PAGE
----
collection_catalog Non-Fiction
detailed_location_catalog Main Library - Adult Non-Fiction
display_description Even fifteen years after the end of the Cold War, it is still hard to grasp that we no longer live under its immense specter. For nearly half a century, from the end of World War II to the early 1990s, all world events hung in the balance of a simmering dispute between two of the greatest military powers in history. Hundreds of millions of people held their collective breath as the United States and the Soviet Union, two national ideological entities, waged proxy wars to determine spheres of influence–and millions of others perished in places like Korea, Vietnam, and Angola, where this cold war flared hot.
Such a consideration of the Cold War–as a military event with sociopolitical and economic overtones–is the crux of this stellar collection of twenty-six essays compiled and edited by Robert Cowley, the longtime editor of MHQ: The Quarterly Journal of Military History. Befitting such a complex and far-ranging period, the volume's contributing writers cover myriad angles. John Prados, in "The War Scare of 1983," shows just how close we were to escalating a war of words into a nuclear holocaust. Victor Davis Hanson offers "The Right Man," his pungent reassessment of the bellicose air-power zealot Curtis LeMay as a man whose words were judged more critically than his actions.
The secret war also gets its due in George Feiffer's "The Berlin Tunnel," which details the charismatic C.I.A. operative "Big Bill" Harvey's effort to tunnel under East Berlin and tap Soviet phone lines–and the Soviets' equally audacious reaction to the plan; while "The Truth About Overflights," by R. Cargill Hall, sheds light on some of the Cold War's best-kept secrets.
The often overlooked human cost of fighting the Cold War finds a clear voice in "MIA" by Marilyn Elkins, the widow of a Navy airman, who details the struggle to learn the truth about her husband, Lt. Frank C. Elkins, whose A-4 Skyhawk disappeared over Vietnam in 1966. In addition there are profiles of the war's "front lines"–Dien Bien Phu, the Cuban Missile Crisis, the Bay of Pigs–as well as of prominent military and civil leaders from both sides, including Harry S. Truman, Nikita Khrushchev, Dean Acheson, Gen. Douglas MacArthur, Richard M. Nixon, Gen. Vo Nguyen Giap, and others.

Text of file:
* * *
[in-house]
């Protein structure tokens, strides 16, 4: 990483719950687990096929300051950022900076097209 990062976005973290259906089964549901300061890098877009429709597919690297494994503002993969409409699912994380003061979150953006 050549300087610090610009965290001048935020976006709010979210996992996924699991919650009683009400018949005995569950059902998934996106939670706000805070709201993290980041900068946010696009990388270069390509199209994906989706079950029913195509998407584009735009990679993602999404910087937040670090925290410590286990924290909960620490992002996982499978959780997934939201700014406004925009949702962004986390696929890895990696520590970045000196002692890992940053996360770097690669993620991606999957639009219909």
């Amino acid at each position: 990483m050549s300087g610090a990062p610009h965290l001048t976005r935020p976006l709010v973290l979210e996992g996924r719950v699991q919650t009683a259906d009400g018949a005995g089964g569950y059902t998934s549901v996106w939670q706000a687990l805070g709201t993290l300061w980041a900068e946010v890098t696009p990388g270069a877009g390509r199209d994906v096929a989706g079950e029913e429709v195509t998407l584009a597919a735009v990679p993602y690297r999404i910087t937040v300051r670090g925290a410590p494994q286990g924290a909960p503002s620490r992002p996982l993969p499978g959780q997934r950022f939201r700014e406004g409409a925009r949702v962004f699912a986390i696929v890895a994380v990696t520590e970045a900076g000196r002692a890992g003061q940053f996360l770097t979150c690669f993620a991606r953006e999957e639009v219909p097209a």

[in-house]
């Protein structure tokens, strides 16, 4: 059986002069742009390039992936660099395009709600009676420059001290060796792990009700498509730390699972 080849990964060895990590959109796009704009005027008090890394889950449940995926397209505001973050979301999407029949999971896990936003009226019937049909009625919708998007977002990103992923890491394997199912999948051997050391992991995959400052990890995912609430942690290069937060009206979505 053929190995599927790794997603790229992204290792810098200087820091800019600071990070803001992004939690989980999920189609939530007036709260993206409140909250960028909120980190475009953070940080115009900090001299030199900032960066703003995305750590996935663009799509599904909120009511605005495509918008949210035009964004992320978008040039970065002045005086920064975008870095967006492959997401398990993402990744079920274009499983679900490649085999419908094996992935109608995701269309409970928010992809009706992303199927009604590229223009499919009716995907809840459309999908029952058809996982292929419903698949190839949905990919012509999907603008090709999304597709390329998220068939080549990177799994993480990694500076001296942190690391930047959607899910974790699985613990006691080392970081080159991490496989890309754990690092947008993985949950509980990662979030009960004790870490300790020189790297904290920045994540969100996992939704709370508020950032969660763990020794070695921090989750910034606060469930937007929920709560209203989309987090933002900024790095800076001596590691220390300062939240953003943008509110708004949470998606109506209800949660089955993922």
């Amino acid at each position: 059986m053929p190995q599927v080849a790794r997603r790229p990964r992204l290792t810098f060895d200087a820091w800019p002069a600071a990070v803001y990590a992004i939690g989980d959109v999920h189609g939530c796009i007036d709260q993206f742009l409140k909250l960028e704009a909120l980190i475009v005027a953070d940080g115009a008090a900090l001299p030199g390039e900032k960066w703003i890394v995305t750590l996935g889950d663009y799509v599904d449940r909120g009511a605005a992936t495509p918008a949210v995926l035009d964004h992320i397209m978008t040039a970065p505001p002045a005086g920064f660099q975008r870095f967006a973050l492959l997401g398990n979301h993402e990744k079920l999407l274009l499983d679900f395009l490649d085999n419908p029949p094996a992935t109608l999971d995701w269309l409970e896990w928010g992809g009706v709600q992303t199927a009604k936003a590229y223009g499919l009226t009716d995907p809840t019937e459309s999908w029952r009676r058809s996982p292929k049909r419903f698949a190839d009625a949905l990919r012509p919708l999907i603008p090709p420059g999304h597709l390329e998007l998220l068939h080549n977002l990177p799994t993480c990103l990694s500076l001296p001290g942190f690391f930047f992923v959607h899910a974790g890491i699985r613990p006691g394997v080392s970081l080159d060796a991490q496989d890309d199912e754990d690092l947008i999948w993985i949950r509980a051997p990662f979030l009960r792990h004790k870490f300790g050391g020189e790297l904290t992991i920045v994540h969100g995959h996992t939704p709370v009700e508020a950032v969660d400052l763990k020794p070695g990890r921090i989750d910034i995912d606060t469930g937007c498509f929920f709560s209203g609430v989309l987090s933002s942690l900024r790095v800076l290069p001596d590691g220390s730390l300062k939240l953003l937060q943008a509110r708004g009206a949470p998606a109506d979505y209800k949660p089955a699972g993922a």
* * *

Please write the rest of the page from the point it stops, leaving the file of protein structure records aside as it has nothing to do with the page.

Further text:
Encompassing so many perspectives and events, The Cold War succeeds at an impossible task: illuminating and explaining the history of an undeclared shadow war that threatened the very existence of humankind.
From the Hardcover edition.
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owning_library_catalog Nashville Public Library
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publishDate 2005, 2009
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subject_facet Cold War, Military history -- 20th century
title_display The Cold War : a military history
title_full The Cold War : a military history / edited by Robert Cowley, The Cold War A Military History
title_short The Cold War :
title_sub a military history
topic_facet Cold War, History, Military, Military history, Nonfiction, Politics